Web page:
Constructed like a twisted children’s bedtime story, Stephen Martin’s short film Dead Hearts is a charmingly morbid love story about a young mortician who gives away his heart to find true love. An ode to 80’s coming-of-age movies and the twisted likes of Tim Burton, the film is packed with biker werewolves, taxidermy, and Kung fu. Dead Hearts goes beyond the horror genre in both its circumstantial macabre humor and its ironically heart-warming nature. If you’re into gothic fantasy with a pop culture edge, you’re going to love this film!
“I wanted to make the film a combination of all of our favorite things”
A dark, romantic epic in its own right, the film explores themes of lost love, unrequited love, and finally a love that transcends time and death. It’s no wonder that the filmmaker’s inspiration came from someone close to his own heart.
“I had just proposed to my now wife”, says Martin, “I started writing the movie as a sort of love letter to her. I wanted to make the film a combination of all of our favorite things”.
That surely explains the Kung Fu, but it’s the film’s style that really expands upon Martin’s talent as a children’s book author. The aesthetic of Dead Hearts was thus a cinematic representation of that, enhanced by a dry British narration rather than any real dialogue.
Similar to a Wes Anderson film in cinematography, there are many straight-on shots with shallow depth to create even more of a story book vibe. The art direction is also not unlike a Tim Burton film in both color and costume. While Martin may have borrowed many elements from other filmmakers, he’s made it into a unique blend that’s entirely his own.
The music, particularly the low brass, is also very Burton-esque and plays to a dark humor that’s hard to put your finger on. The director’s efforts to ensure he complimented his film’s aesthetic and tone with just the right soundtrack really highlights what a labor of love this was for him.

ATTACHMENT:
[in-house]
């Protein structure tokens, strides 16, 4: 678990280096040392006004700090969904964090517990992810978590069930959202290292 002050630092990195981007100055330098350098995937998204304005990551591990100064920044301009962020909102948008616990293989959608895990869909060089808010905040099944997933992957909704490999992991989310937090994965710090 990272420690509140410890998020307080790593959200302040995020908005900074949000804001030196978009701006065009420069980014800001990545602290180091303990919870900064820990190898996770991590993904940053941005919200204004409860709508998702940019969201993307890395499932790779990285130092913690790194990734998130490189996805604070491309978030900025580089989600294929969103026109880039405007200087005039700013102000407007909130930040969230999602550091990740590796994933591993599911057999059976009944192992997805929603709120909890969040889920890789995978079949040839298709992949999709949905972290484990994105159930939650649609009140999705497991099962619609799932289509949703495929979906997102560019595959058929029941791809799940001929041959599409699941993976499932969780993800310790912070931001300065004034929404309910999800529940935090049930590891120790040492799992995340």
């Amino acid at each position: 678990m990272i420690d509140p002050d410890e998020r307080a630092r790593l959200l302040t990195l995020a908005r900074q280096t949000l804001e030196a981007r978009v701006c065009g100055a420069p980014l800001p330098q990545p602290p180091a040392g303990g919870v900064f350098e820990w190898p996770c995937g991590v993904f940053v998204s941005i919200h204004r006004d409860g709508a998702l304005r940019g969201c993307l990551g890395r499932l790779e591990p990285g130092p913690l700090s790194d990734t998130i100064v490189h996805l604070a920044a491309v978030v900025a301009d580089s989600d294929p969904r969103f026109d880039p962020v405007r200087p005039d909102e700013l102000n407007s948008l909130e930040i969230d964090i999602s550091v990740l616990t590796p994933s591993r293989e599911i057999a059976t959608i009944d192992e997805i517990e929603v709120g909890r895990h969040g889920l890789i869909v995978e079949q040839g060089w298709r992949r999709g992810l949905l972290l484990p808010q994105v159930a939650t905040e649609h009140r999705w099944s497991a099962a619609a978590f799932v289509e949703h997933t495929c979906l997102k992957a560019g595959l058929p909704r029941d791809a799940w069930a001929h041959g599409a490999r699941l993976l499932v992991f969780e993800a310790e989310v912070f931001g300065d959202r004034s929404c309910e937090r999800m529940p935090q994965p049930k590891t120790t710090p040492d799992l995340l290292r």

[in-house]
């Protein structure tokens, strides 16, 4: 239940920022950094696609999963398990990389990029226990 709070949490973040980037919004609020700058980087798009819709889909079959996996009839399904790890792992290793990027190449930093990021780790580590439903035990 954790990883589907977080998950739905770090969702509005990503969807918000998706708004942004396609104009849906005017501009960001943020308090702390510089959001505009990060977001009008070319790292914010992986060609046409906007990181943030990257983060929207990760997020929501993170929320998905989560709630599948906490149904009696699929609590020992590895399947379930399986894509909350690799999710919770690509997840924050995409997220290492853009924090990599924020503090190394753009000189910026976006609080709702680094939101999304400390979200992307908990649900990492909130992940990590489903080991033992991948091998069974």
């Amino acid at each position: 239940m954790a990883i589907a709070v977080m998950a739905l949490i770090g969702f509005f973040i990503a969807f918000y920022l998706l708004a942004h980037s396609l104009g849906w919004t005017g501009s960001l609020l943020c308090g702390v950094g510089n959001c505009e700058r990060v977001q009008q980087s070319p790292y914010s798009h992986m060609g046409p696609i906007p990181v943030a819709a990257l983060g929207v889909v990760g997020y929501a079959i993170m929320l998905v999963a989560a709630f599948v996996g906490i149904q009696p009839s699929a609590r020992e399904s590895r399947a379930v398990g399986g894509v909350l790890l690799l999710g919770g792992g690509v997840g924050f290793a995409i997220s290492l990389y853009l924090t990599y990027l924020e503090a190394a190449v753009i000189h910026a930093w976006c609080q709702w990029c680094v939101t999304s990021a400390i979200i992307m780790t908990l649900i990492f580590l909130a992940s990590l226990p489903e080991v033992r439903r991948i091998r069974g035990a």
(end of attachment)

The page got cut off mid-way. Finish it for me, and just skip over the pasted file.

“For the music I knew I wanted to have an old Eastern European sound”, says Martin, “so I reached out to the Serbian community who pointed me in the direction of an amazing band called Orkestar Šlivovica. Luckily they liked the script and my first film, Dead Friends, so Luke came onboard and started composing an original score for us which we recorded in a 100 years old house on a sleepy fall night”. Can you say spooky?
Martin’s seeming obsession with death and loneliness make this romantic coming-of-age as morbid as ever, but it’s the action that gives it the cool factor. A bunch of Kung Fu sorcery went into this project along with a serious pop rock soundtrack. How did he get a group of 8-year-olds, let alone 78-year-olds, to do all of those crazy fight scenes?
“For the Kung Fu I reached out to the Vancouver Stunt community”, Martin reveals “and was able to get some amazing stunt actors from the CW’s Arrow to come onboard to do some Kung Fu. And for the kids we contacted a small martial arts school in Washington to help us out. They were unbelievably talented for such a young age”.
The clever use of wolf masks hid the stunt doubles well and those patched jean jackets added a kickass 80’s vibe to complete the look.
Dead Hearts won big along the festival circuit, snagging Best Horror Comedy at Screamfest LA, Best Short Film at the New York Horror Film Festival, and 45 other awards having shown in over 150 festivals – pretty impressive stuff! This Halloween season, you can add this short to your own horror favorites!